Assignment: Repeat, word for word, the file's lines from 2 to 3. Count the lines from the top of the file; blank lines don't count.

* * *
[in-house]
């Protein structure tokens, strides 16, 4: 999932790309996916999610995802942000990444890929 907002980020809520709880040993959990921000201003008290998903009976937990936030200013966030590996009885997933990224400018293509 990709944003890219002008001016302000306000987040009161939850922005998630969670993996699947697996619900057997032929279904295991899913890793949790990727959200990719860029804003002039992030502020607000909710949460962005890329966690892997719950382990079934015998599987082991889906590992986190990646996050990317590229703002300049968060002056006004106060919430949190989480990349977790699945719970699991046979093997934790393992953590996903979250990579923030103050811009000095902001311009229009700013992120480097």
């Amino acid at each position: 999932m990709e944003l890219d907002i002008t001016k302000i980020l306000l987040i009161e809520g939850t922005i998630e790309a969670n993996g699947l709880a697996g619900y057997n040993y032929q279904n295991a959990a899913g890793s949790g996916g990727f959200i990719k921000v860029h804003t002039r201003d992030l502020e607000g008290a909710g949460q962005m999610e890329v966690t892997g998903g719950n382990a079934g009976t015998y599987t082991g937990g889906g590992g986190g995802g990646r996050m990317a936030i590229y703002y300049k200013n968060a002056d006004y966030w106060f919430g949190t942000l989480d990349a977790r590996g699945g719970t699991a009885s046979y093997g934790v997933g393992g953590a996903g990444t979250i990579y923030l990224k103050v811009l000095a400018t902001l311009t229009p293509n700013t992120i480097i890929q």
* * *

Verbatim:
């Protein structure tokens, strides 16, 4: 999932790309996916999610995802942000990444890929 907002980020809520709880040993959990921000201003008290998903009976937990936030200013966030590996009885997933990224400018293509 990709944003890219002008001016302000306000987040009161939850922005998630969670993996699947697996619900057997032929279904295991899913890793949790990727959200990719860029804003002039992030502020607000909710949460962005890329966690892997719950382990079934015998599987082991889906590992986190990646996050990317590229703002300049968060002056006004106060919430949190989480990349977790699945719970699991046979093997934790393992953590996903979250990579923030103050811009000095902001311009229009700013992120480097």
């Amino acid at each position: 999932m990709e944003l890219d907002i002008t001016k302000i980020l306000l987040i009161e809520g939850t922005i998630e790309a969670n993996g699947l709880a697996g619900y057997n040993y032929q279904n295991a959990a899913g890793s949790g996916g990727f959200i990719k921000v860029h804003t002039r201003d992030l502020e607000g008290a909710g949460q962005m999610e890329v966690t892997g998903g719950n382990a079934g009976t015998y599987t082991g937990g889906g590992g986190g995802g990646r996050m990317a936030i590229y703002y300049k200013n968060a002056d006004y966030w106060f919430g949190t942000l989480d990349a977790r590996g699945g719970t699991a009885s046979y093997g934790v997933g393992g953590a996903g990444t979250i990579y923030l990224k103050v811009l000095a400018t902001l311009t229009p293509n700013t992120i480097i890929q």